As a result, Parliament launched an inquiry into legalisation. So far more than 20,000 public submissions have been received.

So is it time to allow euthanasia or are the risks of getting it wrong too great?

The Nation spoke with Aussie TV and radio host and pro-euthanasia campaigner Andrew Denton and Matthew Jansen from lobby group Care Alliance.

Euthanasia submissions due 1 February

Today’s Herald on Sunday editorial focusses on Lecretia Seales and euthanasia, and it points out that Health select committee public submissions on euthanasia close in a week.

New Zealanders have just a week left to voice their opinions on voluntary euthanasia and whether it should be considered under law.

It is not an easy subject. The very term we use to understand the process is altered – and sometimes manipulated – to serve a purpose. Euthanasia, assisted dying, suicide.

It is one of the most difficult questions of our age but one that needs to be asked and considered.

Public feedback to Parliament’s health select committee closes on February 1. In a little over a week, the chance to have a say will be gone.

Regardless of the opinion – or the outcome – it would be to our shame to choose not to contribute to that debate.

 Herald on Sunday

It is a difficult and important issue, covering an individual’s right to choose how they may end their life versus protection of vulnerable people.

The Herald shows how out of date they can be by not providing links to the submission page.

The Parliament website for the Health Committee isn’t helpful either. Business before the Health Committee doesn’t mention it, and if I follow it’s Submissions link I get:

Server Error

Oops – there has been an error. This error has been automatically emailed to our website team and we will endeavour to fix it as soon as possible.

But there is a page:

Petition of Hon Maryan Street and 8,974 others

Public submissions are now being invited on the Petition of Hon Maryan Street and 8,974 others.

The closing date for submissions is Monday, 1 February 2016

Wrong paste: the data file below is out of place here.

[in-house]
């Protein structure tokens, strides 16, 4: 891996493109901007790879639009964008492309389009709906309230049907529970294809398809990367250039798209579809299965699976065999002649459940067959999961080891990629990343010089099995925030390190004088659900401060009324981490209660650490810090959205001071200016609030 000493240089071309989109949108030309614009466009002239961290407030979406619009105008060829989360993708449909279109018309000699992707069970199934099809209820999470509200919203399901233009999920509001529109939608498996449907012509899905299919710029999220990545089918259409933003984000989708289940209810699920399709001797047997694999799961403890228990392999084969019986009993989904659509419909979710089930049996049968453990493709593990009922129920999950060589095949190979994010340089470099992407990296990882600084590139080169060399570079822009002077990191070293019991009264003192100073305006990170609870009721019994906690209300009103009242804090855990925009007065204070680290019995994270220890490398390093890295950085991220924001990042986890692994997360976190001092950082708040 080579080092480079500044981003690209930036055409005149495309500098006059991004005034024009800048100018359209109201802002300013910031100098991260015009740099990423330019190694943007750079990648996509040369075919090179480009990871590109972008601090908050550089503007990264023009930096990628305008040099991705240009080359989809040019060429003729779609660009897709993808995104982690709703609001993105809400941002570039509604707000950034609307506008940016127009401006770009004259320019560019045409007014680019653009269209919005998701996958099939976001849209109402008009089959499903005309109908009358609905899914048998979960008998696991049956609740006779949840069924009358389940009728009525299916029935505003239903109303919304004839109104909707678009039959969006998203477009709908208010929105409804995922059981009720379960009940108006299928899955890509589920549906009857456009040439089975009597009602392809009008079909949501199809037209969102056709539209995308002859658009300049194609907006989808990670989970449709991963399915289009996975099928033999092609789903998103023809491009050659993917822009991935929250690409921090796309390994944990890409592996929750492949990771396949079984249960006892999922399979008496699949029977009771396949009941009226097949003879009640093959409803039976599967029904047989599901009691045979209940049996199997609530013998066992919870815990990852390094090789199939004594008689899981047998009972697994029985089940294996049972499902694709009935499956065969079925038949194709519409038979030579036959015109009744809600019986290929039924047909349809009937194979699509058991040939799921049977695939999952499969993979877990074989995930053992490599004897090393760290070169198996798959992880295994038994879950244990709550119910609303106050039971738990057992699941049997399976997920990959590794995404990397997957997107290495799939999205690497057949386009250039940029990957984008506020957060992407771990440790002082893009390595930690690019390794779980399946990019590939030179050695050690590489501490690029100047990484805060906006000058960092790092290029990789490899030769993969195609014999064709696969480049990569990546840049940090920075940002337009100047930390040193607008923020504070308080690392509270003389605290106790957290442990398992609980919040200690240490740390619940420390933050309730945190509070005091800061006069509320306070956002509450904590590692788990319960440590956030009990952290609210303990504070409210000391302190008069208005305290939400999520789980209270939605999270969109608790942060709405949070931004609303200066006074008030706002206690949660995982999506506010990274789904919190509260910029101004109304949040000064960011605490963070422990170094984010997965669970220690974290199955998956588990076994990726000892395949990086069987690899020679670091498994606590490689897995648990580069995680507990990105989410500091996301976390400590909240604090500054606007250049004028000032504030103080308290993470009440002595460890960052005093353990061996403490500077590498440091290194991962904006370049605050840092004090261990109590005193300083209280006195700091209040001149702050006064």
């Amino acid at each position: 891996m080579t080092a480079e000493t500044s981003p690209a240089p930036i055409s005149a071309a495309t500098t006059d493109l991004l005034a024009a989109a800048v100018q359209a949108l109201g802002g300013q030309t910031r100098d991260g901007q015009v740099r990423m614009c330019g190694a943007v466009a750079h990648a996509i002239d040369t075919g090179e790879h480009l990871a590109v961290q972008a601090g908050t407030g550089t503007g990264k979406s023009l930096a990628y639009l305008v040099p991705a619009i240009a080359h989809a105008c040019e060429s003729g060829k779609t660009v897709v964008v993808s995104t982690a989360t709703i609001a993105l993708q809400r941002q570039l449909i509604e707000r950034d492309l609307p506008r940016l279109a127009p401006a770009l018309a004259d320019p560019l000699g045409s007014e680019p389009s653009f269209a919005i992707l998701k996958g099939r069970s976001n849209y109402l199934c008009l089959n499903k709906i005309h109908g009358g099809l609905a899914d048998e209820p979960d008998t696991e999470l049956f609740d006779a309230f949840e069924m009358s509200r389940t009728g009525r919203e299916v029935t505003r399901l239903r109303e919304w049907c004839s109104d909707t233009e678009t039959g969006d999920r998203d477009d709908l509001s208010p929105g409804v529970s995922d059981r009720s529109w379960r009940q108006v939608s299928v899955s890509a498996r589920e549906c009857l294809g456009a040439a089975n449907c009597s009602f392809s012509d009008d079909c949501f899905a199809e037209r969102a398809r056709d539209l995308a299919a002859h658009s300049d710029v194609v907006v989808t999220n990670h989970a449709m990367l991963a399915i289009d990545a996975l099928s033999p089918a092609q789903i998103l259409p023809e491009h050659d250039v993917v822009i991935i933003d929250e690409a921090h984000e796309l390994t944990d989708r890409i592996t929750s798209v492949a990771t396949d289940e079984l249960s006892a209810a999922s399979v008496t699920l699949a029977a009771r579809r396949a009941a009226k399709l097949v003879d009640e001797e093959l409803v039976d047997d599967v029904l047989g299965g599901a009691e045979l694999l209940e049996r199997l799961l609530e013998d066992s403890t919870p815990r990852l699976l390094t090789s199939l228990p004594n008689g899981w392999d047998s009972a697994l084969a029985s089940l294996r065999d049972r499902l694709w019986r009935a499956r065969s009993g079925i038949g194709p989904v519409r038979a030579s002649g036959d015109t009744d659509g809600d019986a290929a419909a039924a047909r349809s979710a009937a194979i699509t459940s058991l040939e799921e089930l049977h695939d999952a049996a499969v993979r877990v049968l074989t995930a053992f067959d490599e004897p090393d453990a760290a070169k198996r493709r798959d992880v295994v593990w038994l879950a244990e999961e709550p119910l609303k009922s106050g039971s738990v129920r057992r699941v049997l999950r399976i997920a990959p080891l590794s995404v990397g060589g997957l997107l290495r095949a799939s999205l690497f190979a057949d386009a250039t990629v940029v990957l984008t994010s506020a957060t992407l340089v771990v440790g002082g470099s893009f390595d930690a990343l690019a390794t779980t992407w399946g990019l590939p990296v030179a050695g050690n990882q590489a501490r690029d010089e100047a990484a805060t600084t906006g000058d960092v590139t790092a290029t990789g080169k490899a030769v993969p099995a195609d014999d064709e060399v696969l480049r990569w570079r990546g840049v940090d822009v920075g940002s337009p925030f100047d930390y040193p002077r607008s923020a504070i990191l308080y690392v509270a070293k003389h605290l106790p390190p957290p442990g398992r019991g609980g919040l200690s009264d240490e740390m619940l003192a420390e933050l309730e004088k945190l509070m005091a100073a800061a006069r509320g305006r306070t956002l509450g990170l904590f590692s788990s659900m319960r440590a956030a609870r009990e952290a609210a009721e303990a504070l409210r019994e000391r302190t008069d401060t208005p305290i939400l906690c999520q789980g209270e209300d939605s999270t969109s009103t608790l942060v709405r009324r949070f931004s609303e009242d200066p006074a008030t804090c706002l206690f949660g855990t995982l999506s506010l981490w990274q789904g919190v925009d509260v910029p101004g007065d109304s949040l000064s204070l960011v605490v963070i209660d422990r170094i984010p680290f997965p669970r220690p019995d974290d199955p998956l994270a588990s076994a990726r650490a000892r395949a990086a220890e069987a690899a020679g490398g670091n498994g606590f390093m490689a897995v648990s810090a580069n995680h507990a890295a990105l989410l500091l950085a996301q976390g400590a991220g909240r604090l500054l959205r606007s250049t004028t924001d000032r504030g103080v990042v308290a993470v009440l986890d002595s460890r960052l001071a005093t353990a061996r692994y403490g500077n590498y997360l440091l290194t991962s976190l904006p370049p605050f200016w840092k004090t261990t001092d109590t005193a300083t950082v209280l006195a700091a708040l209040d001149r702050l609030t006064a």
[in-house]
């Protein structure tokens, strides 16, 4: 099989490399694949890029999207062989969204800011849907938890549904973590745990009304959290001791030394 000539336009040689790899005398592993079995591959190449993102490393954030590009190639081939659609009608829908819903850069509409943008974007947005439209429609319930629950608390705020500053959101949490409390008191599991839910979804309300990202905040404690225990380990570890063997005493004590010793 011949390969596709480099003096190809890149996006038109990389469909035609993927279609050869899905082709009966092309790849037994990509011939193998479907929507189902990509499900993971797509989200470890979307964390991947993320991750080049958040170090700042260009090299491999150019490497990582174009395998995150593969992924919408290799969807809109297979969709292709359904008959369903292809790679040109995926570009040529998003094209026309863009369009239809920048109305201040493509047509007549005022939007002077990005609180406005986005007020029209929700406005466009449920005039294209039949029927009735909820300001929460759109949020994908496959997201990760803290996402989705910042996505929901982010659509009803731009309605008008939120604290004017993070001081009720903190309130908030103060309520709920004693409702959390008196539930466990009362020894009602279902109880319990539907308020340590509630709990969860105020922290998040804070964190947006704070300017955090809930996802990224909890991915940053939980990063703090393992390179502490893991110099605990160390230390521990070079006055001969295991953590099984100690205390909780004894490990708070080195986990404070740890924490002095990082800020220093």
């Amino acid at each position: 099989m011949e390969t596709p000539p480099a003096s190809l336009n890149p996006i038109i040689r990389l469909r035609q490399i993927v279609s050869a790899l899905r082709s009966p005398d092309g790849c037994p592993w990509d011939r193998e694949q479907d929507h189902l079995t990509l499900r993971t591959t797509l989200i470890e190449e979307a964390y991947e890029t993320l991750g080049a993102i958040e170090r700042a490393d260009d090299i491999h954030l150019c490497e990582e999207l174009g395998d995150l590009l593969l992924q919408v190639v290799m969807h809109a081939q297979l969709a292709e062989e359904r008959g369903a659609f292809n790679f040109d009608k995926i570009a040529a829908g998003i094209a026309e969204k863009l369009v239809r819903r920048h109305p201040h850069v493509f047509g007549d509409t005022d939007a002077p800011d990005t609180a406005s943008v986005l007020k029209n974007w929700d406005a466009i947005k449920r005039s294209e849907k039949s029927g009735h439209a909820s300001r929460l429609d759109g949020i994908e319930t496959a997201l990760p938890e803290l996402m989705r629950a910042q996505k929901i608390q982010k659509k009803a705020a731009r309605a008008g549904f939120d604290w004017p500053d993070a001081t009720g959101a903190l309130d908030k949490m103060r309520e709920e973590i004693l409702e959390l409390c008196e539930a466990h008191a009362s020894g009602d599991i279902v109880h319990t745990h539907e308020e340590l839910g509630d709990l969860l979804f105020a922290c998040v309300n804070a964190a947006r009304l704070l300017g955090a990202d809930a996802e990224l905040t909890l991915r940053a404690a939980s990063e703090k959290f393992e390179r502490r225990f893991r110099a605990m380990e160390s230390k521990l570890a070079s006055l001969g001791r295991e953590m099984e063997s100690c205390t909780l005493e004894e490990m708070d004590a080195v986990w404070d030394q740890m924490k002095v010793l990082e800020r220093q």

The Health Select Committee has received a petition requesting “That the House of Representatives investigate fully public attitudes towards the introduction of legislation which would permit medically-assisted dying in the event of a terminal illness or an irreversible condition which makes life unbearable.” The petition asks for a change to existing law. Therefore the committee will undertake an investigation into ending one’s life in New Zealand. In order to fully understand public attitudes the committee will consider all the various aspects of the issue, including the social, legal, medical, cultural, financial, ethical, and philosophical implications. The Committee will investigate: 1. The factors that contribute to the desire to end one’s life. 2. The effectiveness of services and support available to those who desire to end their own lives. 3. The attitudes of New Zealanders towards the ending of one’s life and the current legal situation. 4. International experiences. The committee will seek to hear from all interested groups and individuals.

The committee requires 2 copies of each submission if made in writing. Those wishing to include any information of a private or personal nature in a submission should first discuss this with the clerk of the committee, as submissions are usually released to the public by the committee. Those wishing to appear before the committee to speak to their submissions should state this clearly and provide a daytime telephone contact number. To assist with administration please supply your postcode and an email address if you have one.

Further guidance on making a submission can be found from the Making a Submission to a Parliamentary Select Committee link in the `Related documents´ panel.